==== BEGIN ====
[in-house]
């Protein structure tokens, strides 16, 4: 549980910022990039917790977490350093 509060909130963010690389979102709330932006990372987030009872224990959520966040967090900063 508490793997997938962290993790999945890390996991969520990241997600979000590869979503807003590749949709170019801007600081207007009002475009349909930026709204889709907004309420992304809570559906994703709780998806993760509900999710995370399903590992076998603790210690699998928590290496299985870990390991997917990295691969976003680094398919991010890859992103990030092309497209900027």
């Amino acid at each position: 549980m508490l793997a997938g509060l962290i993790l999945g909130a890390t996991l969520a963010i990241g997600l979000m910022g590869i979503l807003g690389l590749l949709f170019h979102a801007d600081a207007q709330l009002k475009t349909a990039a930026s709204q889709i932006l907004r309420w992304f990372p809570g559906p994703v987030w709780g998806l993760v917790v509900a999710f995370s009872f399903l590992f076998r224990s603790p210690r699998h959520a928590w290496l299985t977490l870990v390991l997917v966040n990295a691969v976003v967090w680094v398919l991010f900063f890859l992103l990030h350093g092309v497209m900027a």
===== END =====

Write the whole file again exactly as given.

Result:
[in-house]
């Protein structure tokens, strides 16, 4: 549980910022990039917790977490350093 509060909130963010690389979102709330932006990372987030009872224990959520966040967090900063 508490793997997938962290993790999945890390996991969520990241997600979000590869979503807003590749949709170019801007600081207007009002475009349909930026709204889709907004309420992304809570559906994703709780998806993760509900999710995370399903590992076998603790210690699998928590290496299985870990390991997917990295691969976003680094398919991010890859992103990030092309497209900027």
């Amino acid at each position: 549980m508490l793997a997938g509060l962290i993790l999945g909130a890390t996991l969520a963010i990241g997600l979000m910022g590869i979503l807003g690389l590749l949709f170019h979102a801007d600081a207007q709330l009002k475009t349909a990039a930026s709204q889709i932006l907004r309420w992304f990372p809570g559906p994703v987030w709780g998806l993760v917790v509900a999710f995370s009872f399903l590992f076998r224990s603790p210690r699998h959520a928590w290496l299985t977490l870990v390991l997917v966040n990295a691969v976003v967090w680094v398919l991010f900063f890859l992103l990030h350093g092309v497209m900027a």